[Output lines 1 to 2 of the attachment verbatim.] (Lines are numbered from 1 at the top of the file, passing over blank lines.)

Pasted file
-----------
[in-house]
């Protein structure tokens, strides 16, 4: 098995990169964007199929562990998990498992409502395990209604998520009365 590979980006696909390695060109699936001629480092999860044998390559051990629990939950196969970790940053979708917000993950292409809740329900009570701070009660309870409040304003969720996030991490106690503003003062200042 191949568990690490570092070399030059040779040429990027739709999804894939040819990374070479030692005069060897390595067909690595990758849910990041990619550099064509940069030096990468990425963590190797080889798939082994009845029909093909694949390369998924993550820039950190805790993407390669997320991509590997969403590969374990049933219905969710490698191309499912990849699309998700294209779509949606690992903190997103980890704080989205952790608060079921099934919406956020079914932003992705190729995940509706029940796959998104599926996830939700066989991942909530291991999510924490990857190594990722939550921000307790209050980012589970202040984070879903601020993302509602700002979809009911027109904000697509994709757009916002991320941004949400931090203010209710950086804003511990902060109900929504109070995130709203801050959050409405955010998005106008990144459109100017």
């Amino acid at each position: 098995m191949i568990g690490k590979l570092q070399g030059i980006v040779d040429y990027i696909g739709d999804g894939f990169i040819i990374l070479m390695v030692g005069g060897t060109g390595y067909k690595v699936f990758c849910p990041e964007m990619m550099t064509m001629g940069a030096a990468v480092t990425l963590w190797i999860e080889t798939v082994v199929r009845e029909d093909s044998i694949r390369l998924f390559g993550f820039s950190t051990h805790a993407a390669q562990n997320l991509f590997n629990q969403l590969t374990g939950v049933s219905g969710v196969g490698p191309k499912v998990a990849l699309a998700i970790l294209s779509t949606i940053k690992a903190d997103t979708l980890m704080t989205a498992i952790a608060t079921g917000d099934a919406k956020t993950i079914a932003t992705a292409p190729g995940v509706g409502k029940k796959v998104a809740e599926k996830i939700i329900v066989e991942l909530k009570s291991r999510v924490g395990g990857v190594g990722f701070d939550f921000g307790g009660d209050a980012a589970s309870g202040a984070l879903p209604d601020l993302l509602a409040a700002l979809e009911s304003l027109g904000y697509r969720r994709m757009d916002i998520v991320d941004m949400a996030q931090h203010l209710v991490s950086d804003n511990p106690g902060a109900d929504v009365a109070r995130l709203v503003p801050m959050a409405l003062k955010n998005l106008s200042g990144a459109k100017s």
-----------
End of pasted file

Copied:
[in-house]
């Protein structure tokens, strides 16, 4: 098995990169964007199929562990998990498992409502395990209604998520009365 590979980006696909390695060109699936001629480092999860044998390559051990629990939950196969970790940053979708917000993950292409809740329900009570701070009660309870409040304003969720996030991490106690503003003062200042 191949568990690490570092070399030059040779040429990027739709999804894939040819990374070479030692005069060897390595067909690595990758849910990041990619550099064509940069030096990468990425963590190797080889798939082994009845029909093909694949390369998924993550820039950190805790993407390669997320991509590997969403590969374990049933219905969710490698191309499912990849699309998700294209779509949606690992903190997103980890704080989205952790608060079921099934919406956020079914932003992705190729995940509706029940796959998104599926996830939700066989991942909530291991999510924490990857190594990722939550921000307790209050980012589970202040984070879903601020993302509602700002979809009911027109904000697509994709757009916002991320941004949400931090203010209710950086804003511990902060109900929504109070995130709203801050959050409405955010998005106008990144459109100017």